After building the first version of Spalk we had broadcasters around the world signing up to use us to power their multi-lingual commentary & fan engagement.
We’re really excited by the global opportunity for Spalk and by how quickly the industry landscape is changing. Driven by the move to mobile, Spalk is positioned perfectly to take advantage of this shift.
3. I love it! Where are you based and what’s the local city startup scene like?
I split my time between Auckland, New Zealand — where our engineering hub is located — and New York.
Originally being a Kiwi, New Zealand is a great country to have started the business from. Given it’s size (4 million people) it was really easy to network our way to executives at the major TV networks, which is what we did for our early customer adoption.
However, New Zealand is a really hard place to grow a startup from! Which is why I now spend most of my time in the USA and the UK.
Some of the other advantages in continuing to locate our engineering team in New Zealand is that salaries are lower than the USA, but the education system is very good and it’s obviously an English speaking country. This means we get the advantages of hiring developers at a similar level of talent to the USA, but at half the cost.
4. Fascinating. Can you tell us about some of the early successes you are personally proud of at Spalk?
The biggest reward as an entrepreneur is seeing users and customers succeed by using your product or service.
In our case, it was pretty exciting in June 2017 when we launched our partnership with FIBA — the international basketball governing body — at the U19 World Cup. We ended up delivering 90 commentators in 5 languages over 30 games to over 4 million viewers. FIBA had previously never been able to offer commentators as it was too expensive and difficult for them to fly commentators around the world. Suddenly with Spalk, they had not just one, but 90 commentary teams all around the world participating in commentary and improving their entertainment product. It was hugely statisfying to see FIBA succeed by partnering with Spalk.
There’s countless examples like this, from small colleges who are able to get notable alumni commentating college games, through to broadcasters who can offer multi-lingual commentary. It’s really motivating to successfully solve someones problem!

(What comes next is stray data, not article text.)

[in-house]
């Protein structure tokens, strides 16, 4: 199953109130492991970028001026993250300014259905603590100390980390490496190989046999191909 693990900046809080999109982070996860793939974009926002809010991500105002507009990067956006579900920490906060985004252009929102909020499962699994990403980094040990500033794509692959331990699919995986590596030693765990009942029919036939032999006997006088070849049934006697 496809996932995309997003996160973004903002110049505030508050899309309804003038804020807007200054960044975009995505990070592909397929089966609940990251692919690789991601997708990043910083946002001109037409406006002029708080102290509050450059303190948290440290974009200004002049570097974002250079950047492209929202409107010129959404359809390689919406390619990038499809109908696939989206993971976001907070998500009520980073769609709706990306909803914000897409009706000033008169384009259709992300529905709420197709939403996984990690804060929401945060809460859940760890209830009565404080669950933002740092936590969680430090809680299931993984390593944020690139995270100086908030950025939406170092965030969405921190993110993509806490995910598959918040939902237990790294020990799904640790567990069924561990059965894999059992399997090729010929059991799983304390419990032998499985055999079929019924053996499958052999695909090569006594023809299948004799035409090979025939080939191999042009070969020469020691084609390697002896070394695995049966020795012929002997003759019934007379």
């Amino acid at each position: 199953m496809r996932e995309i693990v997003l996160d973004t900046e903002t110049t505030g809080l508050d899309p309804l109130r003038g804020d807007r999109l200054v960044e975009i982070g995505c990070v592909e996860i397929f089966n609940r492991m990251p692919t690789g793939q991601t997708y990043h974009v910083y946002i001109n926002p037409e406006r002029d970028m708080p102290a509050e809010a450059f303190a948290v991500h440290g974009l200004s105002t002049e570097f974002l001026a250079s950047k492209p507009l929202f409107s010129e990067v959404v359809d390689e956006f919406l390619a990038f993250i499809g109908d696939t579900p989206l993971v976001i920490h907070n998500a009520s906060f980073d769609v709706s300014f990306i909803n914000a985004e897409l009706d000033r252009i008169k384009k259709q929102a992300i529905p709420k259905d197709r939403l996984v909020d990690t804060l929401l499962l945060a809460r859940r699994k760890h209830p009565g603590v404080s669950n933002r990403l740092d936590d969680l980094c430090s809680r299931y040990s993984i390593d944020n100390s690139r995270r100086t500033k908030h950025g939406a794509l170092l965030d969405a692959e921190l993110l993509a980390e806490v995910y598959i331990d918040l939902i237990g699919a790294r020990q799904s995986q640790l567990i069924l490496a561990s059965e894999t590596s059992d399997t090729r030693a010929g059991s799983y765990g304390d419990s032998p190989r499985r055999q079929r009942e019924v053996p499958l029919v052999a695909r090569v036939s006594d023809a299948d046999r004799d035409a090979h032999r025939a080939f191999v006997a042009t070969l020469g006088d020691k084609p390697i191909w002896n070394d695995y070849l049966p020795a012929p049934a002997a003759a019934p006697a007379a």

5. 90 commentators in 5 languages! Impressive. So for folks not in the industry, what are a few things we should know about and how are you trying to solve them?
The sports media landscape is changing, and fast!
90% of American’s are on their mobile phone while they are watching sport! 1.1m American households ‘cut the cord’ and cancelled their cable subscription in 2016!
The proliferation of mobile devices and internet connectivity has altered the sports media landscape forever and Spalk is really trying to pioneer what this next generation of sports consumption looks like. It’s all about consumption on the users terms and having a product that treats them as an individual rather than the traditional bundle package that cable companies offer.
6. Hey, I was actually 1 of those 1.1m this Summer. OK, since TPI is a group of athlete investors and entrepreneurs, who is an athlete you look up to?
I really admire Greg Norman, both for his performance on the Golf Course and for his talent as an entrepreneur!
I met with Greg recently and it was really interesting to hear about the family values and long-term view that sits at the core of his business, Great White Shark Enterprises. He has been incredibly successful at building brand equity in The Great White Shark name along with developing a sustainable business that spans multiple industries and asset classes.
7. Picking the Australian golfer I see! I have always heard great things about Greg and his Enterprises so it’s good to hear about his values. As an entrepreneur yourself, what are your words of wisdom to players in TPI?
Even if it’s just a Tweet or a short email, startups thrive on collecting data points & feedback from users to build and improve their business. This data helps guide product strategy & direction and will ultimately help the startup build a better solution for users’ problems.
While, it’s not possible to give feedback to everybody, if you do come across a service or product you really like or don’t like, I’d definitely recommend sending a quick Tweet to the founder telling them why/why not.
9. In one emoji, characterize your life as an entrepreneur:
10. What’s been your hardest business challenge to date?